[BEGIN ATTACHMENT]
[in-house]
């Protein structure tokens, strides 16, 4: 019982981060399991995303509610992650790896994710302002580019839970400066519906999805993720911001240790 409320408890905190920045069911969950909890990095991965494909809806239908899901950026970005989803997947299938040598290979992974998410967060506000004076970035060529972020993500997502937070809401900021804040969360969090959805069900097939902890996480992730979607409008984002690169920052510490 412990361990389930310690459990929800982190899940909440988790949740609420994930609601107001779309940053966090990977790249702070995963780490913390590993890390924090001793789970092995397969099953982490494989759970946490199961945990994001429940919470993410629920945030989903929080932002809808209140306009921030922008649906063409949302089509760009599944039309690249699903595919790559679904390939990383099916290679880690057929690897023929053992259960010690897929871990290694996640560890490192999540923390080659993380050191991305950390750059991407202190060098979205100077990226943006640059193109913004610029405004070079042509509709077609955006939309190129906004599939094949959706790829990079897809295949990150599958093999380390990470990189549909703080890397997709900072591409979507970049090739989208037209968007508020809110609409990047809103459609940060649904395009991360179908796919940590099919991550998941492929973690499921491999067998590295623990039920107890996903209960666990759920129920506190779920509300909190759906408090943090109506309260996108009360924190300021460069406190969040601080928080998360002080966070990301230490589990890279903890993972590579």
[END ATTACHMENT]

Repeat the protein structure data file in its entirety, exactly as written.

[in-house]
């Protein structure tokens, strides 16, 4: 019982981060399991995303509610992650790896994710302002580019839970400066519906999805993720911001240790 409320408890905190920045069911969950909890990095991965494909809806239908899901950026970005989803997947299938040598290979992974998410967060506000004076970035060529972020993500997502937070809401900021804040969360969090959805069900097939902890996480992730979607409008984002690169920052510490 412990361990389930310690459990929800982190899940909440988790949740609420994930609601107001779309940053966090990977790249702070995963780490913390590993890390924090001793789970092995397969099953982490494989759970946490199961945990994001429940919470993410629920945030989903929080932002809808209140306009921030922008649906063409949302089509760009599944039309690249699903595919790559679904390939990383099916290679880690057929690897023929053992259960010690897929871990290694996640560890490192999540923390080659993380050191991305950390750059991407202190060098979205100077990226943006640059193109913004610029405004070079042509509709077609955006939309190129906004599939094949959706790829990079897809295949990150599958093999380390990470990189549909703080890397997709900072591409979507970049090739989208037209968007508020809110609409990047809103459609940060649904395009991360179908796919940590099919991550998941492929973690499921491999067998590295623990039920107890996903209960666990759920129920506190779920509300909190759906408090943090109506309260996108009360924190300021460069406190969040601080928080998360002080966070990301230490589990890279903890993972590579």